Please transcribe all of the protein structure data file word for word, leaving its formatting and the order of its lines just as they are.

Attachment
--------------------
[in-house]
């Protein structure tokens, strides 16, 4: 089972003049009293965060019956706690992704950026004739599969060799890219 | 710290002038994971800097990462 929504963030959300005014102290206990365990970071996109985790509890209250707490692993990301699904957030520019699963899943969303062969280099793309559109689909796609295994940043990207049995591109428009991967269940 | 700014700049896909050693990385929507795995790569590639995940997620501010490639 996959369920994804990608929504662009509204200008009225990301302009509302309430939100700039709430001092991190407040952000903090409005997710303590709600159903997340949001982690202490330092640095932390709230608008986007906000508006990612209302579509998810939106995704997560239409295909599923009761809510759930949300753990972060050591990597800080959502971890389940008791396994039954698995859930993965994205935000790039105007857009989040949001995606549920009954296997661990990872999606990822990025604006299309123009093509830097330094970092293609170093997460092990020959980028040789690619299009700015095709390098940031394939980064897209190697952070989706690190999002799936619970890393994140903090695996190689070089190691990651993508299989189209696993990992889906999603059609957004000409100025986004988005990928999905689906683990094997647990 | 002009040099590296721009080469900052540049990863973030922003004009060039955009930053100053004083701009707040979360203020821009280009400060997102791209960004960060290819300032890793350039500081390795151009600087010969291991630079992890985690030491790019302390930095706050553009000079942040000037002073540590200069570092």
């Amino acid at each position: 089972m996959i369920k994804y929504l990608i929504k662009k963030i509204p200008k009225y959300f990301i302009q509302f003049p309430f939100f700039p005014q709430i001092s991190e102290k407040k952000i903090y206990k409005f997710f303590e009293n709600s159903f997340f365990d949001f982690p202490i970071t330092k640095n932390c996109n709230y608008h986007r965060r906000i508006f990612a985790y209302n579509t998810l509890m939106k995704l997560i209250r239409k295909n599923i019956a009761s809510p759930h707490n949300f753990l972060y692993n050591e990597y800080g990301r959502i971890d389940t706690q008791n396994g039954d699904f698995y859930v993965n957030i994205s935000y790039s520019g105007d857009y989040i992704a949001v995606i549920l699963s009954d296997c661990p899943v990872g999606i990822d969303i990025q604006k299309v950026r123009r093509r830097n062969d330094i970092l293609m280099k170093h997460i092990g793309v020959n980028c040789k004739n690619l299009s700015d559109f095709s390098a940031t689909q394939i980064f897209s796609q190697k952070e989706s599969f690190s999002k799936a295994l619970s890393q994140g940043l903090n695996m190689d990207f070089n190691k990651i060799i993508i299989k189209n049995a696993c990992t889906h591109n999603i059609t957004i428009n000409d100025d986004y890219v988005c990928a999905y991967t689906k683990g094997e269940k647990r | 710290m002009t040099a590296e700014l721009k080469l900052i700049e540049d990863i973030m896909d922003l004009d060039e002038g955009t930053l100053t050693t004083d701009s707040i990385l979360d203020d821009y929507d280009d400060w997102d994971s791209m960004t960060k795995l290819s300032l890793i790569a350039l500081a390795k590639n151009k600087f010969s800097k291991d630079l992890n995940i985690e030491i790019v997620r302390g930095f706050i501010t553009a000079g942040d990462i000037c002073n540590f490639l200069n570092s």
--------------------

[in-house]
């Protein structure tokens, strides 16, 4: 089972003049009293965060019956706690992704950026004739599969060799890219 | 710290002038994971800097990462 929504963030959300005014102290206990365990970071996109985790509890209250707490692993990301699904957030520019699963899943969303062969280099793309559109689909796609295994940043990207049995591109428009991967269940 | 700014700049896909050693990385929507795995790569590639995940997620501010490639 996959369920994804990608929504662009509204200008009225990301302009509302309430939100700039709430001092991190407040952000903090409005997710303590709600159903997340949001982690202490330092640095932390709230608008986007906000508006990612209302579509998810939106995704997560239409295909599923009761809510759930949300753990972060050591990597800080959502971890389940008791396994039954698995859930993965994205935000790039105007857009989040949001995606549920009954296997661990990872999606990822990025604006299309123009093509830097330094970092293609170093997460092990020959980028040789690619299009700015095709390098940031394939980064897209190697952070989706690190999002799936619970890393994140903090695996190689070089190691990651993508299989189209696993990992889906999603059609957004000409100025986004988005990928999905689906683990094997647990 | 002009040099590296721009080469900052540049990863973030922003004009060039955009930053100053004083701009707040979360203020821009280009400060997102791209960004960060290819300032890793350039500081390795151009600087010969291991630079992890985690030491790019302390930095706050553009000079942040000037002073540590200069570092």
């Amino acid at each position: 089972m996959i369920k994804y929504l990608i929504k662009k963030i509204p200008k009225y959300f990301i302009q509302f003049p309430f939100f700039p005014q709430i001092s991190e102290k407040k952000i903090y206990k409005f997710f303590e009293n709600s159903f997340f365990d949001f982690p202490i970071t330092k640095n932390c996109n709230y608008h986007r965060r906000i508006f990612a985790y209302n579509t998810l509890m939106k995704l997560i209250r239409k295909n599923i019956a009761s809510p759930h707490n949300f753990l972060y692993n050591e990597y800080g990301r959502i971890d389940t706690q008791n396994g039954d699904f698995y859930v993965n957030i994205s935000y790039s520019g105007d857009y989040i992704a949001v995606i549920l699963s009954d296997c661990p899943v990872g999606i990822d969303i990025q604006k299309v950026r123009r093509r830097n062969d330094i970092l293609m280099k170093h997460i092990g793309v020959n980028c040789k004739n690619l299009s700015d559109f095709s390098a940031t689909q394939i980064f897209s796609q190697k952070e989706s599969f690190s999002k799936a295994l619970s890393q994140g940043l903090n695996m190689d990207f070089n190691k990651i060799i993508i299989k189209n049995a696993c990992t889906h591109n999603i059609t957004i428009n000409d100025d986004y890219v988005c990928a999905y991967t689906k683990g094997e269940k647990r | 710290m002009t040099a590296e700014l721009k080469l900052i700049e540049d990863i973030m896909d922003l004009d060039e002038g955009t930053l100053t050693t004083d701009s707040i990385l979360d203020d821009y929507d280009d400060w997102d994971s791209m960004t960060k795995l290819s300032l890793i790569a350039l500081a390795k590639n151009k600087f010969s800097k291991d630079l992890n995940i985690e030491i790019v997620r302390g930095f706050i501010t553009a000079g942040d990462i000037c002073n540590f490639l200069n570092s």